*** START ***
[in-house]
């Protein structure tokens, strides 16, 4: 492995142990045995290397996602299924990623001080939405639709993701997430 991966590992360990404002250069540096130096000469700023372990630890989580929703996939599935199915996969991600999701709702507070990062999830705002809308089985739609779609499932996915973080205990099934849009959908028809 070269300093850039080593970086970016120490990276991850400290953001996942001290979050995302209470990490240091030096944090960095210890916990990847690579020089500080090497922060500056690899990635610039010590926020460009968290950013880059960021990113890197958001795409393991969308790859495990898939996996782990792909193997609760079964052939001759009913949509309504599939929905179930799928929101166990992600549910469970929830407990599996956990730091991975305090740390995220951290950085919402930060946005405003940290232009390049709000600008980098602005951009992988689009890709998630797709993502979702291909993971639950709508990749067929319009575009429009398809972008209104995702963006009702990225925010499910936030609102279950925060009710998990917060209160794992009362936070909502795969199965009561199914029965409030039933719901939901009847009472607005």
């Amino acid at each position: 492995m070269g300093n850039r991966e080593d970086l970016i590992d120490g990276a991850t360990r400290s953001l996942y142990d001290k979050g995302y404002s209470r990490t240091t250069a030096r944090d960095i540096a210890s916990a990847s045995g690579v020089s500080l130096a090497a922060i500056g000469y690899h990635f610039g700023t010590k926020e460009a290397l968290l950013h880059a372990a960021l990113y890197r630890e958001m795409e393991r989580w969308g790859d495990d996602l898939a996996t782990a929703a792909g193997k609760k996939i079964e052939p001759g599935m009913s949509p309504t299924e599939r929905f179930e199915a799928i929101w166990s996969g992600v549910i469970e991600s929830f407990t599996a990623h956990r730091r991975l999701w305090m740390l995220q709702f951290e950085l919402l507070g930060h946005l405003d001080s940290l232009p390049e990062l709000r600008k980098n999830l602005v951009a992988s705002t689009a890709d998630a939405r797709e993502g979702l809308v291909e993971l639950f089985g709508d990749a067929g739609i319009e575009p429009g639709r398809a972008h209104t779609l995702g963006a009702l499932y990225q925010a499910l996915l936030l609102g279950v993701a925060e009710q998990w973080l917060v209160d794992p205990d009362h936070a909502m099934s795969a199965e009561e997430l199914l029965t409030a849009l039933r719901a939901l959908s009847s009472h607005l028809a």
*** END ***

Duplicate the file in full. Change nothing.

[in-house]
């Protein structure tokens, strides 16, 4: 492995142990045995290397996602299924990623001080939405639709993701997430 991966590992360990404002250069540096130096000469700023372990630890989580929703996939599935199915996969991600999701709702507070990062999830705002809308089985739609779609499932996915973080205990099934849009959908028809 070269300093850039080593970086970016120490990276991850400290953001996942001290979050995302209470990490240091030096944090960095210890916990990847690579020089500080090497922060500056690899990635610039010590926020460009968290950013880059960021990113890197958001795409393991969308790859495990898939996996782990792909193997609760079964052939001759009913949509309504599939929905179930799928929101166990992600549910469970929830407990599996956990730091991975305090740390995220951290950085919402930060946005405003940290232009390049709000600008980098602005951009992988689009890709998630797709993502979702291909993971639950709508990749067929319009575009429009398809972008209104995702963006009702990225925010499910936030609102279950925060009710998990917060209160794992009362936070909502795969199965009561199914029965409030039933719901939901009847009472607005």
């Amino acid at each position: 492995m070269g300093n850039r991966e080593d970086l970016i590992d120490g990276a991850t360990r400290s953001l996942y142990d001290k979050g995302y404002s209470r990490t240091t250069a030096r944090d960095i540096a210890s916990a990847s045995g690579v020089s500080l130096a090497a922060i500056g000469y690899h990635f610039g700023t010590k926020e460009a290397l968290l950013h880059a372990a960021l990113y890197r630890e958001m795409e393991r989580w969308g790859d495990d996602l898939a996996t782990a929703a792909g193997k609760k996939i079964e052939p001759g599935m009913s949509p309504t299924e599939r929905f179930e199915a799928i929101w166990s996969g992600v549910i469970e991600s929830f407990t599996a990623h956990r730091r991975l999701w305090m740390l995220q709702f951290e950085l919402l507070g930060h946005l405003d001080s940290l232009p390049e990062l709000r600008k980098n999830l602005v951009a992988s705002t689009a890709d998630a939405r797709e993502g979702l809308v291909e993971l639950f089985g709508d990749a067929g739609i319009e575009p429009g639709r398809a972008h209104t779609l995702g963006a009702l499932y990225q925010a499910l996915l936030l609102g279950v993701a925060e009710q998990w973080l917060v209160d794992p205990d009362h936070a909502m099934s795969a199965e009561e997430l199914l029965t409030a849009l039933r719901a939901l959908s009847s009472h607005l028809a």